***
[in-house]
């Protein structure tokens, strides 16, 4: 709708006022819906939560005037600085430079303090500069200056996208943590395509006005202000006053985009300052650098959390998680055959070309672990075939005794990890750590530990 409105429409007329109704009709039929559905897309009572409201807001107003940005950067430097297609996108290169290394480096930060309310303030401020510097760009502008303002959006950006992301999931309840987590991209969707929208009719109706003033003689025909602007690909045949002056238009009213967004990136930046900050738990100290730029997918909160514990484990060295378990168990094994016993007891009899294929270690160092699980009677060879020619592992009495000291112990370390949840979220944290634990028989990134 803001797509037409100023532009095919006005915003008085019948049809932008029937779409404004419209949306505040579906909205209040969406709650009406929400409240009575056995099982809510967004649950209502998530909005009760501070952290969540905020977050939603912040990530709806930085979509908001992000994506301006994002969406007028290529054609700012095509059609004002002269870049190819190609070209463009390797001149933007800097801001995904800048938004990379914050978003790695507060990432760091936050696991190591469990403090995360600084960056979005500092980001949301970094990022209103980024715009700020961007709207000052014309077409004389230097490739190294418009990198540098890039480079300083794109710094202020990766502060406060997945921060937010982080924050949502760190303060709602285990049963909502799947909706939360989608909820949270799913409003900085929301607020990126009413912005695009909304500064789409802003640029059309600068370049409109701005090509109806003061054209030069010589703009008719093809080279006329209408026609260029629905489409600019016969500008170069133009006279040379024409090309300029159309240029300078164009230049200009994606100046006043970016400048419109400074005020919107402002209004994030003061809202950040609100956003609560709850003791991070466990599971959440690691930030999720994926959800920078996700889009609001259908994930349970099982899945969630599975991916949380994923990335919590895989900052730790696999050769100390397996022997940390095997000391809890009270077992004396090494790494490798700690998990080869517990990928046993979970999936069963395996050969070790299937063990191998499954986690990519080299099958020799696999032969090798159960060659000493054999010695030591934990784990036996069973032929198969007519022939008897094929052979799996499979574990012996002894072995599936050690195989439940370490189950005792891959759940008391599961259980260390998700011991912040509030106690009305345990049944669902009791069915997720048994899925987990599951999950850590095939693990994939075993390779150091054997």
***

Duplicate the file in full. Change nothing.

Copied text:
[in-house]
């Protein structure tokens, strides 16, 4: 709708006022819906939560005037600085430079303090500069200056996208943590395509006005202000006053985009300052650098959390998680055959070309672990075939005794990890750590530990 409105429409007329109704009709039929559905897309009572409201807001107003940005950067430097297609996108290169290394480096930060309310303030401020510097760009502008303002959006950006992301999931309840987590991209969707929208009719109706003033003689025909602007690909045949002056238009009213967004990136930046900050738990100290730029997918909160514990484990060295378990168990094994016993007891009899294929270690160092699980009677060879020619592992009495000291112990370390949840979220944290634990028989990134 803001797509037409100023532009095919006005915003008085019948049809932008029937779409404004419209949306505040579906909205209040969406709650009406929400409240009575056995099982809510967004649950209502998530909005009760501070952290969540905020977050939603912040990530709806930085979509908001992000994506301006994002969406007028290529054609700012095509059609004002002269870049190819190609070209463009390797001149933007800097801001995904800048938004990379914050978003790695507060990432760091936050696991190591469990403090995360600084960056979005500092980001949301970094990022209103980024715009700020961007709207000052014309077409004389230097490739190294418009990198540098890039480079300083794109710094202020990766502060406060997945921060937010982080924050949502760190303060709602285990049963909502799947909706939360989608909820949270799913409003900085929301607020990126009413912005695009909304500064789409802003640029059309600068370049409109701005090509109806003061054209030069010589703009008719093809080279006329209408026609260029629905489409600019016969500008170069133009006279040379024409090309300029159309240029300078164009230049200009994606100046006043970016400048419109400074005020919107402002209004994030003061809202950040609100956003609560709850003791991070466990599971959440690691930030999720994926959800920078996700889009609001259908994930349970099982899945969630599975991916949380994923990335919590895989900052730790696999050769100390397996022997940390095997000391809890009270077992004396090494790494490798700690998990080869517990990928046993979970999936069963395996050969070790299937063990191998499954986690990519080299099958020799696999032969090798159960060659000493054999010695030591934990784990036996069973032929198969007519022939008897094929052979799996499979574990012996002894072995599936050690195989439940370490189950005792891959759940008391599961259980260390998700011991912040509030106690009305345990049944669902009791069915997720048994899925987990599951999950850590095939693990994939075993390779150091054997």